This week on Blindspot, the team heads off the grid and into woods populated by violent anti-government separatists. Who’s ready for a roadtrip?

Spoilers for Blindspot episode 7, “Sent On Tour,” a.k.a. the anagram is “Trust no one,” a.k.a did I not call it weeks ago that the show creators love The X-Files

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Alas, my Blindspotting loves, this week’s recap will be somewhat shorter as I, like the FBI team, am away from New York City at the moment. I know you all will help fill in any blank spaces with your excellent commentary on last night’s caper. So what’ve we got?

“We’d like to talk to Sheriff Harry S. Truman, please.”

  • Patterson decrypts one of Jane’s newly revealed tattoos, which sends the agents to a mysterious address deep in Michigan.
  • Michigan is apparently home to woods where militia-types patrol with impunity and don’t take kindly to outsiders. This place is called “Draclan” and sounds like it can be found on a D&D campaign.
  • Discovered at the cabin house in the woods is Lou Diamond Phillips, gardening. Michigan is weird, what can you do. Actually Lou is guest-starring as Sal Guerrero, a powerful bad guy (??) whose case we’ve heard about for weeks, because Command Lady Mayfair doesn’t want to talk about it.

“I better have an ongoing storyline, because I am Lou freakin’ Diamond Phillips and I deserve better than gardening and lines goading Jane about her non-boyfriend.”

  • Aforementioned scary militia dudes come to save Guerrero from arrest, taking the agent’s mode of transport and big weapons and making any skills acquired in the cub scouts vitally important.
  • The agents and Guerrero high-tail it through the woods while pursued. Eventually through another tattoo of Jane’s, they find an oil derrick and a hidden trunk. We know from the opening scene that the trunk was left behind months ago by Jane’s mysterious tree-tatted Sex Dream Dude, who is no Mystery Beard but may be O.K.
  • Inside the locked box (which opens to the vastly complex code of ‘KURT’) are bulletproof vests and big guns so that the agents can make their escape.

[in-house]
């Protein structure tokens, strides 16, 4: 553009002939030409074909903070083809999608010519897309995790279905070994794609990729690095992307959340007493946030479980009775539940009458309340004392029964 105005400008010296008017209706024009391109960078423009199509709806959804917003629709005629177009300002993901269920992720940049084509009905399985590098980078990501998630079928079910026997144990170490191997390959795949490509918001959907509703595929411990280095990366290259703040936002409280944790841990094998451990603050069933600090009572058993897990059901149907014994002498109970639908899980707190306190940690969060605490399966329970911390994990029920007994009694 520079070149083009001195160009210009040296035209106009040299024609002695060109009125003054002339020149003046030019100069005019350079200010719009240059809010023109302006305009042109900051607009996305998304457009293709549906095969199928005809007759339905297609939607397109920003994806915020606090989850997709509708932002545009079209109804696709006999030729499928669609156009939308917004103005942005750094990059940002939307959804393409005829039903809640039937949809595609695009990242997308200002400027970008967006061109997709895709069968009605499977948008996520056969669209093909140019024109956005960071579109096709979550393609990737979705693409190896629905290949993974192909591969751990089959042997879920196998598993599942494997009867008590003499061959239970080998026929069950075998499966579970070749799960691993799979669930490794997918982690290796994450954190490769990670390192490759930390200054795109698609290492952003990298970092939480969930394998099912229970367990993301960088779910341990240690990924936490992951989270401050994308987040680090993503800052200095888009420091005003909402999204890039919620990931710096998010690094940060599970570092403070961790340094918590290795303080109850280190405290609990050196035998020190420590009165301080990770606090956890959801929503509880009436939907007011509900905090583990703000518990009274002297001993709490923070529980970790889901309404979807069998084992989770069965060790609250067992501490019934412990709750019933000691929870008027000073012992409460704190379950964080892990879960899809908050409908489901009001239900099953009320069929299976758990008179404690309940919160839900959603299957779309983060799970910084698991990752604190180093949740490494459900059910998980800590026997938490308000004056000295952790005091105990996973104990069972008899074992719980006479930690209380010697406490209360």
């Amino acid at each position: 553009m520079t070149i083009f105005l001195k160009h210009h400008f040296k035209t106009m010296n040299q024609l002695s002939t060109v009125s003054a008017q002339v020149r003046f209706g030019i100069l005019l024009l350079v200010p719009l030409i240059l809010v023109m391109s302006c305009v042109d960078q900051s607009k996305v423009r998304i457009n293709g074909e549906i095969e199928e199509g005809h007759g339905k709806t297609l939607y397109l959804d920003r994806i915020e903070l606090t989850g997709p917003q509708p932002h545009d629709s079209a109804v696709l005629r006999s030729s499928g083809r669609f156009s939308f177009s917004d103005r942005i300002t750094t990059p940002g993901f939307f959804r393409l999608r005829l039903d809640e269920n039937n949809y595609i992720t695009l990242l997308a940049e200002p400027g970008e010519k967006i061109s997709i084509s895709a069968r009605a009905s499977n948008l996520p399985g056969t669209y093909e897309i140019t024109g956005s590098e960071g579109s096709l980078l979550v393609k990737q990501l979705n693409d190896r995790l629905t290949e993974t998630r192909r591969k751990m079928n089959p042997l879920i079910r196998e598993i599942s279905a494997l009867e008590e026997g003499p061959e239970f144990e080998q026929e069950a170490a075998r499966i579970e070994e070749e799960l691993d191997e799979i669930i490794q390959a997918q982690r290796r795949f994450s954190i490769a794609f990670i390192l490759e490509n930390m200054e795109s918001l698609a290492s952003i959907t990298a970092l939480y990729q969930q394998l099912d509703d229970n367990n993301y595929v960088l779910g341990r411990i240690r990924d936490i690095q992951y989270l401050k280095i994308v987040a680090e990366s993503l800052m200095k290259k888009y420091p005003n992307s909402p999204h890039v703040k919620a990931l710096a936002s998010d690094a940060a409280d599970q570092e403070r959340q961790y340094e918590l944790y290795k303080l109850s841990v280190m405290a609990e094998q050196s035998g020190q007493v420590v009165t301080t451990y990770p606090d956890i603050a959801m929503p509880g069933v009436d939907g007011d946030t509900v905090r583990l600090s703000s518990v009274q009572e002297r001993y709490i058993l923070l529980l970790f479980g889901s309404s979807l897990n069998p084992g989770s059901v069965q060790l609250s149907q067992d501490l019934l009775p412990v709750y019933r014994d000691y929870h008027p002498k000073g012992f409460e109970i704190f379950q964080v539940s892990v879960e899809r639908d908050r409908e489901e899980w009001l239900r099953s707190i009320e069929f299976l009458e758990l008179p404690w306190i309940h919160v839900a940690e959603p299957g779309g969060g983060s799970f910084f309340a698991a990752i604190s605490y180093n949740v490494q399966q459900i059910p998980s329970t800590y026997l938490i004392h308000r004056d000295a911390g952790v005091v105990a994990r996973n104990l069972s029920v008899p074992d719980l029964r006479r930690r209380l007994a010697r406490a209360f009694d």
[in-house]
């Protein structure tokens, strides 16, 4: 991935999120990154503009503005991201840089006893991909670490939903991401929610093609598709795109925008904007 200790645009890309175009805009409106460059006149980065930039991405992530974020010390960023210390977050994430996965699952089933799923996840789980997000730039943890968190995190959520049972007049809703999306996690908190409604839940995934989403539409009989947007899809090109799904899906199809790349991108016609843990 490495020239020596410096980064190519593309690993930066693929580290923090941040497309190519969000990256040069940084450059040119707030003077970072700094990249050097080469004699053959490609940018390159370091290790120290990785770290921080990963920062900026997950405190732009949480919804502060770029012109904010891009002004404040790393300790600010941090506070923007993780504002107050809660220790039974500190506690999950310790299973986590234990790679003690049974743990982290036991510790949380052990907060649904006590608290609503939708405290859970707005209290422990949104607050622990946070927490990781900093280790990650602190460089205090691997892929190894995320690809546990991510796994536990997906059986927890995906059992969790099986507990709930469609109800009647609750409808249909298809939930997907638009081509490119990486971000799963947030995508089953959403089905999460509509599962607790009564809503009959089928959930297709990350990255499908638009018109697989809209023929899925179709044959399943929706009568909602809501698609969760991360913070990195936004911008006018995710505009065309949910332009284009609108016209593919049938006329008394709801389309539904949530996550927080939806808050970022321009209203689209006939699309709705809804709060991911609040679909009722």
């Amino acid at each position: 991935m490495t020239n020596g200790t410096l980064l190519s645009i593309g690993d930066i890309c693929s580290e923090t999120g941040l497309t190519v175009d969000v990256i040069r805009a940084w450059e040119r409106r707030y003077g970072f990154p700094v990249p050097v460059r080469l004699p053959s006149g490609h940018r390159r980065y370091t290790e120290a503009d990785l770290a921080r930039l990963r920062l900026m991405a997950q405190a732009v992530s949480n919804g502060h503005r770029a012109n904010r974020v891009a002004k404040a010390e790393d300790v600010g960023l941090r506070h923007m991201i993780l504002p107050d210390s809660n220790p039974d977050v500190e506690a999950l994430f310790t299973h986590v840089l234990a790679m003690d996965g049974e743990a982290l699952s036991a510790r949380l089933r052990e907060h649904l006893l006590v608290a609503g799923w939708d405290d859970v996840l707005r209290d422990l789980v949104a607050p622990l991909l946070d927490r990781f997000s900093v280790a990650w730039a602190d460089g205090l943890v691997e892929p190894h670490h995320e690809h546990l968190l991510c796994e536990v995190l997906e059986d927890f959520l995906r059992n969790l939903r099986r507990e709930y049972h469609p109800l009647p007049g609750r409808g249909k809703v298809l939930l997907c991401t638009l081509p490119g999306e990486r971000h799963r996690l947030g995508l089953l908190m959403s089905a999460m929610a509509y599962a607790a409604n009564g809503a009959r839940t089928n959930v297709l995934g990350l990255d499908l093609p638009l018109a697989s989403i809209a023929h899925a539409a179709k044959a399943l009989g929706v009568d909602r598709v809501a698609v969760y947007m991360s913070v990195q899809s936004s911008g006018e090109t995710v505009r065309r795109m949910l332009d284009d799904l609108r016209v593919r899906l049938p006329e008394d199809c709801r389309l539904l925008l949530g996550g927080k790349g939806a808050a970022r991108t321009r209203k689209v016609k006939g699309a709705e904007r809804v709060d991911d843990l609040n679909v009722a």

• Why? Why not.
  • Also the B-plot is pretty funky since it involves our favorite Patterson sleuthing it up with adorkable boyfriend David, who is so winningly nice/smart/understanding that I am now 99% convinced that he is a huge sleeper villain.
  • I mean let’s talk about it: David spends most of the episode trying to convince Patterson to let him move in (WHERE HE CAN KEEP A CLOSE EYE ON HER) and then, for such a clever guy, insists on personally cracking a top-secret FBI clue in broad daylight and dragging Patterson into it with him and getting her in trouble with Mayfair. She could have lost her job! But what if that was his design?
  • The agent team splits up in the woods for a dumb side-side-plot about getting rid of Guerrero’s tracker, but I actually really like Reade and Jane, crimefighters. They had good energy and it was chill to see him trust her and them work stuff out together.
  • I continue to be a little disturbed at how this show treats human life like a shoot-em-up video game. Like, do the agents ever pause to consider at night that they’ve killed several people that day? Every day?

“Sigh. This again.” “Oh, does someone have a case of the Mondays?”

  • This episode made the members of the team feel more like human beings, even though all of their as-yet-revealed subplots were left behind in New York. Maybe they should go into the field more often.
  • Only maybe not, because Jane is afraid of flying. Turns out she can fly a hidden helicopter no problemo, though.
  • Mayfair lied to Weller about being Guerrero’s handler—once he’s back in custody, Sal doesn’t recognize our Command Lady. But she does tell Weller the truth about whatever Project Daylight is (maybe). We don’t know for sure, since the episode fades to black, but we are promised Daylight answers next week.
  • Knowing Blindspot, these answers will probably lead to double-encoded new questions. But. Some form of answers nonetheless!

I thought this episode was pretty fun, or at least a nice change of pace—perhaps because it liberated the team/the viewing audience from a lot of the Blindspot trappings that have started to wear thin as they repeat week after week. This time around we didn’t have NYC threatened with apocalypse, not much time was spent hand-wringing over Taylor Shaw or vague flashbacks, Weller and Jane were mostly split up and not angsting at each other, and we got a whole lot of Patterson and David-the-possible-betrayer.

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Endless shootouts aside, which are getting tiresome, this was more of an intriguing, team-building side of Blindspot. What did you think?